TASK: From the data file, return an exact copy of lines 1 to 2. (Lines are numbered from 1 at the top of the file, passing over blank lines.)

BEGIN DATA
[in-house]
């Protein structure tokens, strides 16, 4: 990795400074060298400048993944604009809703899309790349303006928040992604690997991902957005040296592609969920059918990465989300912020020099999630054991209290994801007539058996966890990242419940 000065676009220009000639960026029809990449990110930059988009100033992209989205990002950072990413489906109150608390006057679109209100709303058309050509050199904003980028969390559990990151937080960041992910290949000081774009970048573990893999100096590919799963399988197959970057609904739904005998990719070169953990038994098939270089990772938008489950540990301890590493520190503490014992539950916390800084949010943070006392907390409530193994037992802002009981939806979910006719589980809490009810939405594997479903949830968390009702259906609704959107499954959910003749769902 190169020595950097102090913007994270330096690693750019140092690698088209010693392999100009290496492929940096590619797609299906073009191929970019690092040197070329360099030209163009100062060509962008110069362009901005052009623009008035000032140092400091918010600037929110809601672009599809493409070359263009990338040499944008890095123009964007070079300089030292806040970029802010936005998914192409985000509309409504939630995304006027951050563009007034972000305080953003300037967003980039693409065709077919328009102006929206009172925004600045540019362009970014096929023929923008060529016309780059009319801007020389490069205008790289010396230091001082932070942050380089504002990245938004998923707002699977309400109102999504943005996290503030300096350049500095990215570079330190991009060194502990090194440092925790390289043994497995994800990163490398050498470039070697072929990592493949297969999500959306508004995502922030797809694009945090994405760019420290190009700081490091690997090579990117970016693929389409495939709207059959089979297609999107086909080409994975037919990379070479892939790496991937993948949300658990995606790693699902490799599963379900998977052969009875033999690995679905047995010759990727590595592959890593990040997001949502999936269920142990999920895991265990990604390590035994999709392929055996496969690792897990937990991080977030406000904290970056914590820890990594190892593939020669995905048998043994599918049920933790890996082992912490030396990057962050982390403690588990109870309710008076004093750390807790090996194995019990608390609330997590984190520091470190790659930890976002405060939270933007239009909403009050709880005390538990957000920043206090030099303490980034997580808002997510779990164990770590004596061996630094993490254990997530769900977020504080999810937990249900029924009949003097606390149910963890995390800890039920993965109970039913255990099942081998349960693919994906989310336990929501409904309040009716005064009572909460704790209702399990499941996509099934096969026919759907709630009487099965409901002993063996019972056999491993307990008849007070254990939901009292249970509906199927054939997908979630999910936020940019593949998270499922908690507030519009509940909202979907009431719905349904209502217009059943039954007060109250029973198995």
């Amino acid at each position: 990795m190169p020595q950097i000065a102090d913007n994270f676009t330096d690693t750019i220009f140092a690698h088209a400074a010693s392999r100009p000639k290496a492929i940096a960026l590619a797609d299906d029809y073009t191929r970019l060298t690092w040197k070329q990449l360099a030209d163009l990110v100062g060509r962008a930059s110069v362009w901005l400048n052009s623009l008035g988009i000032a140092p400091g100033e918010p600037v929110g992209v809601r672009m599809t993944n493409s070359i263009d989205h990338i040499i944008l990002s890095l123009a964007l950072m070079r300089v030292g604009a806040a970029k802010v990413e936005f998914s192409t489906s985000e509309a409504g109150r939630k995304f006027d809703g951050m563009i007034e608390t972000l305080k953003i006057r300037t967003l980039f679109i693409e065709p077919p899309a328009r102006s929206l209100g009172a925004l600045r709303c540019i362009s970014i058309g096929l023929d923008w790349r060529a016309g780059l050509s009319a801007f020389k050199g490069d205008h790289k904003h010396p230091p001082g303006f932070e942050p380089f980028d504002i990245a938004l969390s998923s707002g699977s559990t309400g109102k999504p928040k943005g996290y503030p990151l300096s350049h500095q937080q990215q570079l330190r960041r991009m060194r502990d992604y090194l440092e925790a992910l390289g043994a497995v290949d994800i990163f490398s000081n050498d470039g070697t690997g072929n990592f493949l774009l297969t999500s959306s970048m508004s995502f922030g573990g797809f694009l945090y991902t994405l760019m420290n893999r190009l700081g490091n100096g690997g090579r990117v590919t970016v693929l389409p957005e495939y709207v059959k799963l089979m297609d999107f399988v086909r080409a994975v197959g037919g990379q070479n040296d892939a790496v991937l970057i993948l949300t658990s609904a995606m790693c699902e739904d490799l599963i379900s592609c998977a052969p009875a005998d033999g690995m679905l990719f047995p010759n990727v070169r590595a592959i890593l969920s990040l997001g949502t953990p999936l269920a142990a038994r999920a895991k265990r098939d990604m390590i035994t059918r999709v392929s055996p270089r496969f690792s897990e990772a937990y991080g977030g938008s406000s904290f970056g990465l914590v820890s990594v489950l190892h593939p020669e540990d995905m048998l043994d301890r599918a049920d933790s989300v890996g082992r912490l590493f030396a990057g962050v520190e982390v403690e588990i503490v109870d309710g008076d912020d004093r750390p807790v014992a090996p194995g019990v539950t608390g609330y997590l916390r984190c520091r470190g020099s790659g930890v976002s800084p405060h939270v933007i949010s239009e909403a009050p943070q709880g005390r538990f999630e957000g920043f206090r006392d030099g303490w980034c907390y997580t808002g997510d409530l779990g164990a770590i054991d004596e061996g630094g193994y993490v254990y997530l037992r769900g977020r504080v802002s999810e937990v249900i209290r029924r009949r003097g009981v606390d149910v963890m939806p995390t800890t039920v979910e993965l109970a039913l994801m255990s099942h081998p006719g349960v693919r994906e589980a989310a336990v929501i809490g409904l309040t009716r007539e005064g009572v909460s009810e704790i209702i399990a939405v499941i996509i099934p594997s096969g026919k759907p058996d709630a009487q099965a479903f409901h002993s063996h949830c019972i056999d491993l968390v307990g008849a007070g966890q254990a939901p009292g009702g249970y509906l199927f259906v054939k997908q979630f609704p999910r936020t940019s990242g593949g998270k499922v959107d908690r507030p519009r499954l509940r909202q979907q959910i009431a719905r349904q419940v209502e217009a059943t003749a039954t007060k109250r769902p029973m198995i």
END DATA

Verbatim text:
[in-house]
């Protein structure tokens, strides 16, 4: 990795400074060298400048993944604009809703899309790349303006928040992604690997991902957005040296592609969920059918990465989300912020020099999630054991209290994801007539058996966890990242419940 000065676009220009000639960026029809990449990110930059988009100033992209989205990002950072990413489906109150608390006057679109209100709303058309050509050199904003980028969390559990990151937080960041992910290949000081774009970048573990893999100096590919799963399988197959970057609904739904005998990719070169953990038994098939270089990772938008489950540990301890590493520190503490014992539950916390800084949010943070006392907390409530193994037992802002009981939806979910006719589980809490009810939405594997479903949830968390009702259906609704959107499954959910003749769902 190169020595950097102090913007994270330096690693750019140092690698088209010693392999100009290496492929940096590619797609299906073009191929970019690092040197070329360099030209163009100062060509962008110069362009901005052009623009008035000032140092400091918010600037929110809601672009599809493409070359263009990338040499944008890095123009964007070079300089030292806040970029802010936005998914192409985000509309409504939630995304006027951050563009007034972000305080953003300037967003980039693409065709077919328009102006929206009172925004600045540019362009970014096929023929923008060529016309780059009319801007020389490069205008790289010396230091001082932070942050380089504002990245938004998923707002699977309400109102999504943005996290503030300096350049500095990215570079330190991009060194502990090194440092925790390289043994497995994800990163490398050498470039070697072929990592493949297969999500959306508004995502922030797809694009945090994405760019420290190009700081490091690997090579990117970016693929389409495939709207059959089979297609999107086909080409994975037919990379070479892939790496991937993948949300658990995606790693699902490799599963379900998977052969009875033999690995679905047995010759990727590595592959890593990040997001949502999936269920142990999920895991265990990604390590035994999709392929055996496969690792897990937990991080977030406000904290970056914590820890990594190892593939020669995905048998043994599918049920933790890996082992912490030396990057962050982390403690588990109870309710008076004093750390807790090996194995019990608390609330997590984190520091470190790659930890976002405060939270933007239009909403009050709880005390538990957000920043206090030099303490980034997580808002997510779990164990770590004596061996630094993490254990997530769900977020504080999810937990249900029924009949003097606390149910963890995390800890039920993965109970039913255990099942081998349960693919994906989310336990929501409904309040009716005064009572909460704790209702399990499941996509099934096969026919759907709630009487099965409901002993063996019972056999491993307990008849007070254990939901009292249970509906199927054939997908979630999910936020940019593949998270499922908690507030519009509940909202979907009431719905349904209502217009059943039954007060109250029973198995």